Large scale distrlbution of acoustical scattering layers at the norwegian continental shelf and the eastern norwegian sea

Thomas Torgersen*, Stein Kaartvedt, Webjørn Melle, Tor Knutsen

*Corresponding author for this work

Research output: Contribution to journalArticlepeer-review

24 Scopus citations

Abstract

Vertical and horizontal distributions offish and micronekton were mapped in a zigzag pattern from Lofoten, northern Norway to Stadt, southwestern Norway, in March 1992. Pearlsides (Maurolicus muelleri) were present whenever depth was sufficient for daytime requirements (i.e. > 150–200 m). They performed diel vertical migrations, characterized by ascent at dusk, followed by nocturnal descent, and a dawn ascent before downward migration to day depth. Nocturnal descent among pearls ide has previously been explained by preference for warm water to speed up digestion, but this could not explain the results in this study as relevant vertical temperature gradients were minor. A deep scattering layer consisting of mesopelagic fish, pelagic shrimps and other macroplankton was present outside the shelf. This layer was located beneath ca 300 m by day, while the tendency to carry out diel vertical migrations varied strongly between water masses. Blue whiting (Micromesistius poutassou) associated with the layer by day consistently swam into upper waters by night. Dense concentrations of blue whiting at the shelf break, however, remained near the bottom both day and night. Herring (Clupea harengus) were confined to the shelf, staying near the bottom by day and ascending into upper waters by night. Norway pout (Trisopterus esmarkii) lived near the bottom by day, while degree of diel vertical migration appeared to differ among locations.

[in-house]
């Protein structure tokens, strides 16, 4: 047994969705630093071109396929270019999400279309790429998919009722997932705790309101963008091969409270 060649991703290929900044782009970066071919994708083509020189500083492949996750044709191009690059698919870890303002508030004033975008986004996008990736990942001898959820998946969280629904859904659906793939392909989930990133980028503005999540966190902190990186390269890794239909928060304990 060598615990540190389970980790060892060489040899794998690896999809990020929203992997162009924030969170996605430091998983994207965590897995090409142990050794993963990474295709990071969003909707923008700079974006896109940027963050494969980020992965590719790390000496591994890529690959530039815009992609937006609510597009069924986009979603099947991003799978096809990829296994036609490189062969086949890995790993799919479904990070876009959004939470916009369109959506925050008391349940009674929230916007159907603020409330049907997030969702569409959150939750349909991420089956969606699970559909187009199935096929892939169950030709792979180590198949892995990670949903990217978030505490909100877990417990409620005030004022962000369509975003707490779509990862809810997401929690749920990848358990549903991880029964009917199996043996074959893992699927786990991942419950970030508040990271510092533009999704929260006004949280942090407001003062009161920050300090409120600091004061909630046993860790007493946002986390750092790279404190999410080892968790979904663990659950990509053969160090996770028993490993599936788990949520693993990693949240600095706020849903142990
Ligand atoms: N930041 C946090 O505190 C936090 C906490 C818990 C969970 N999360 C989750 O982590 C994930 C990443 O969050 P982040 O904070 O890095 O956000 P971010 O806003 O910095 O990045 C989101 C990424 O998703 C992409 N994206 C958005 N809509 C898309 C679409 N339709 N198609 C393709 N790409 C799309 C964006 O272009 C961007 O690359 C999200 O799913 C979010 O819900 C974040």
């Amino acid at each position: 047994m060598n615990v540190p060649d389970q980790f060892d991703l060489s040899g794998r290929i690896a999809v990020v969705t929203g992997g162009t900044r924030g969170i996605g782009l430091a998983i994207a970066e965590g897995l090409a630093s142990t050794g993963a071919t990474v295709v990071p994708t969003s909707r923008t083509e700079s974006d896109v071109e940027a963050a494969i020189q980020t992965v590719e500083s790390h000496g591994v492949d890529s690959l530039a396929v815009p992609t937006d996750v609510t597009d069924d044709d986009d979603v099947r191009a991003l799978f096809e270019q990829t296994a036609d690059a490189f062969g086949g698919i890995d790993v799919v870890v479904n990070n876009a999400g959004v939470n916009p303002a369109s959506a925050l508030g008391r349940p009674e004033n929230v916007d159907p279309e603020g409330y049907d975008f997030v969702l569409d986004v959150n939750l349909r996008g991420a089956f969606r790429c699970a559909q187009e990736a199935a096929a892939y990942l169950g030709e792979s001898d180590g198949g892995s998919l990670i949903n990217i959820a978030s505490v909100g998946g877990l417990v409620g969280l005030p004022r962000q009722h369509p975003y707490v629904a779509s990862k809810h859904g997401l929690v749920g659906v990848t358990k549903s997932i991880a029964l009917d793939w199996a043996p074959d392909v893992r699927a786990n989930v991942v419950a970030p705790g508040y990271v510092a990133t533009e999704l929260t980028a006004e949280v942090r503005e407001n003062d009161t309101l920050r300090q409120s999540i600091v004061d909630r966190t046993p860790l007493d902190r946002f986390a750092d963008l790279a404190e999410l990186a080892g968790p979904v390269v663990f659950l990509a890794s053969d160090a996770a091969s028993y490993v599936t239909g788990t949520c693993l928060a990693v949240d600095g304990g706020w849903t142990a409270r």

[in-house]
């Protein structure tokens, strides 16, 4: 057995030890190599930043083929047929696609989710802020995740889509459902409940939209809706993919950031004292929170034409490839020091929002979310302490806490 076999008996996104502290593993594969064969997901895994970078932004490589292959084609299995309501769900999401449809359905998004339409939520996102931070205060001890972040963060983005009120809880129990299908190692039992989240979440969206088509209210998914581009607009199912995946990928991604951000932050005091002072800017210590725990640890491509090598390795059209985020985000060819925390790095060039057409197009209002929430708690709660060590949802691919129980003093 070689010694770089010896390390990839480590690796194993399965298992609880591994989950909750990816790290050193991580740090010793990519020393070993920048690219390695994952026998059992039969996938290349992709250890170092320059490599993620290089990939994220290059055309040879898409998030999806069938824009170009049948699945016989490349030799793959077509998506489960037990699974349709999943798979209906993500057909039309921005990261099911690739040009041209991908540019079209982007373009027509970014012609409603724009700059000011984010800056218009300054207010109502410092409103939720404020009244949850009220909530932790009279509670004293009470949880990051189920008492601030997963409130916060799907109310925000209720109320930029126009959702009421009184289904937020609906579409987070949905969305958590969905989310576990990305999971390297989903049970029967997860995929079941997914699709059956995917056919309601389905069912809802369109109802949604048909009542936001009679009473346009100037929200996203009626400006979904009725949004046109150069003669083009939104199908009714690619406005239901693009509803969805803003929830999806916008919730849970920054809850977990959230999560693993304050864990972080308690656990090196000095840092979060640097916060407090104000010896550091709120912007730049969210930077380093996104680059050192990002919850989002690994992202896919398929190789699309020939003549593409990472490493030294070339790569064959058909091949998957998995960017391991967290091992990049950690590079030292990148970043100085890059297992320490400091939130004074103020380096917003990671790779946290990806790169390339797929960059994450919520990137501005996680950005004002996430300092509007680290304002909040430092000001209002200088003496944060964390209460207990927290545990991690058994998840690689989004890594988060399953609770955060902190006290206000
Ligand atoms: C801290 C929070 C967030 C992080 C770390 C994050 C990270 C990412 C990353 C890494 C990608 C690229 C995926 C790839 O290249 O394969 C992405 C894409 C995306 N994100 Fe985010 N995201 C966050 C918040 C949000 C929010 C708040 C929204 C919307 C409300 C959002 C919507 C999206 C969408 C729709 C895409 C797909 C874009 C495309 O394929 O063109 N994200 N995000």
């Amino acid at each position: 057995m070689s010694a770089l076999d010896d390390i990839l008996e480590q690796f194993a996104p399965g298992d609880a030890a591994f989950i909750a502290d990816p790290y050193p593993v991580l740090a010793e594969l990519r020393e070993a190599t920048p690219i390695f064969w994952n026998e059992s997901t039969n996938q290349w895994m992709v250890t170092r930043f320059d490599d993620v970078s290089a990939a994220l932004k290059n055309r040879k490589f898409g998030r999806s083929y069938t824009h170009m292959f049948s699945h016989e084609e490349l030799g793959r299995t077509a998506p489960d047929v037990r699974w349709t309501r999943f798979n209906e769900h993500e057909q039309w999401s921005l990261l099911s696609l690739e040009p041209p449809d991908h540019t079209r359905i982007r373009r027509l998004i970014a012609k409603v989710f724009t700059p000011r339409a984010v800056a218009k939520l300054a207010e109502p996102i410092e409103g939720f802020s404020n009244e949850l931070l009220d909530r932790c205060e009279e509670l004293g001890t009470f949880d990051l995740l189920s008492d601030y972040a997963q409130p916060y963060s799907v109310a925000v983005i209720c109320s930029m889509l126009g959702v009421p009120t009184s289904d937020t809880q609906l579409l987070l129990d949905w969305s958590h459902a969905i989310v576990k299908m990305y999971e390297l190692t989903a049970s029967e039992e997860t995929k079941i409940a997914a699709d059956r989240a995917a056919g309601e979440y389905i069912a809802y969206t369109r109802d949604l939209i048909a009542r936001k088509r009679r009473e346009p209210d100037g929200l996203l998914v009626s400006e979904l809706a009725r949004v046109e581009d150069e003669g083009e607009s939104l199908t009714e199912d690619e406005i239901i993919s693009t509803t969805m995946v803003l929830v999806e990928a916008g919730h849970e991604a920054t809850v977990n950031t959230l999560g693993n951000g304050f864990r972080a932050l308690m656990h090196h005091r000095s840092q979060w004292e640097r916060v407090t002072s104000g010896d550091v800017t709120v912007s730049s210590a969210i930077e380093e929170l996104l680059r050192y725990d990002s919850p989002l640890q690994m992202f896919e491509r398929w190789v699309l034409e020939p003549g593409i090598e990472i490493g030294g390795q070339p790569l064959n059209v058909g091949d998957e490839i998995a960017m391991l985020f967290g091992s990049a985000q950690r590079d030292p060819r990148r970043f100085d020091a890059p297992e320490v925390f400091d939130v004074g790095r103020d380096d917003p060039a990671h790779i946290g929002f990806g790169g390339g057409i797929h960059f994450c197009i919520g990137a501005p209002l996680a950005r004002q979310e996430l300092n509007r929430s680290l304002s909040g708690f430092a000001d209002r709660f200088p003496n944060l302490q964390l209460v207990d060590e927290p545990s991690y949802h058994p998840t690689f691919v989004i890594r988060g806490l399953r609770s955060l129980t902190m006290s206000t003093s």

Original languageEnglish (US)
Pages (from-to)87-96
Number of pages10
JournalSarsia
Volume82
Issue number2
DOIs
StatePublished - Aug 15 1997
Externally publishedYes

Keywords

  • Diel vertical migration
  • Patchiness
  • Planktivorous fish

ASJC Scopus subject areas

  • Ecology
  • Aquatic Science

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